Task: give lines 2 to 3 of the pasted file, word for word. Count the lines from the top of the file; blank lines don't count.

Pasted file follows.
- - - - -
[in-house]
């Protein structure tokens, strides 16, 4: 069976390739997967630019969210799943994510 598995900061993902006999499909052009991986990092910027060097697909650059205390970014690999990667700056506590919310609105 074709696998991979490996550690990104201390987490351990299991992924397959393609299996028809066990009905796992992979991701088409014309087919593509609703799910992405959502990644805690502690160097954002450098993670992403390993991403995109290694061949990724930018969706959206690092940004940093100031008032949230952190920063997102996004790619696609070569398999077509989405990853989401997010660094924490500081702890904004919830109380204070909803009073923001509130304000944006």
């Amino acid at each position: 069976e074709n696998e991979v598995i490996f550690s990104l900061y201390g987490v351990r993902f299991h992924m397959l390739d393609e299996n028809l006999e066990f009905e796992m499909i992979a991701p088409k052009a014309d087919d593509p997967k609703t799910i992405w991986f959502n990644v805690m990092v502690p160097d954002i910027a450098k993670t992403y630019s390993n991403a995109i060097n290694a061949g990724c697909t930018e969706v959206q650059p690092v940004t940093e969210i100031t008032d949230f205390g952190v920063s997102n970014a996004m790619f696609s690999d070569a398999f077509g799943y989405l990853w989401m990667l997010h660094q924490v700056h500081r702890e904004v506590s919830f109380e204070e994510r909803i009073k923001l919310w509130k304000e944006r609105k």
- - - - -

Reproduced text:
């Protein structure tokens, strides 16, 4: 069976390739997967630019969210799943994510 598995900061993902006999499909052009991986990092910027060097697909650059205390970014690999990667700056506590919310609105 074709696998991979490996550690990104201390987490351990299991992924397959393609299996028809066990009905796992992979991701088409014309087919593509609703799910992405959502990644805690502690160097954002450098993670992403390993991403995109290694061949990724930018969706959206690092940004940093100031008032949230952190920063997102996004790619696609070569398999077509989405990853989401997010660094924490500081702890904004919830109380204070909803009073923001509130304000944006």
């Amino acid at each position: 069976e074709n696998e991979v598995i490996f550690s990104l900061y201390g987490v351990r993902f299991h992924m397959l390739d393609e299996n028809l006999e066990f009905e796992m499909i992979a991701p088409k052009a014309d087919d593509p997967k609703t799910i992405w991986f959502n990644v805690m990092v502690p160097d954002i910027a450098k993670t992403y630019s390993n991403a995109i060097n290694a061949g990724c697909t930018e969706v959206q650059p690092v940004t940093e969210i100031t008032d949230f205390g952190v920063s997102n970014a996004m790619f696609s690999d070569a398999f077509g799943y989405l990853w989401m990667l997010h660094q924490v700056h500081r702890e904004v506590s919830f109380e204070e994510r909803i009073k923001l919310w509130k304000e944006r609105k």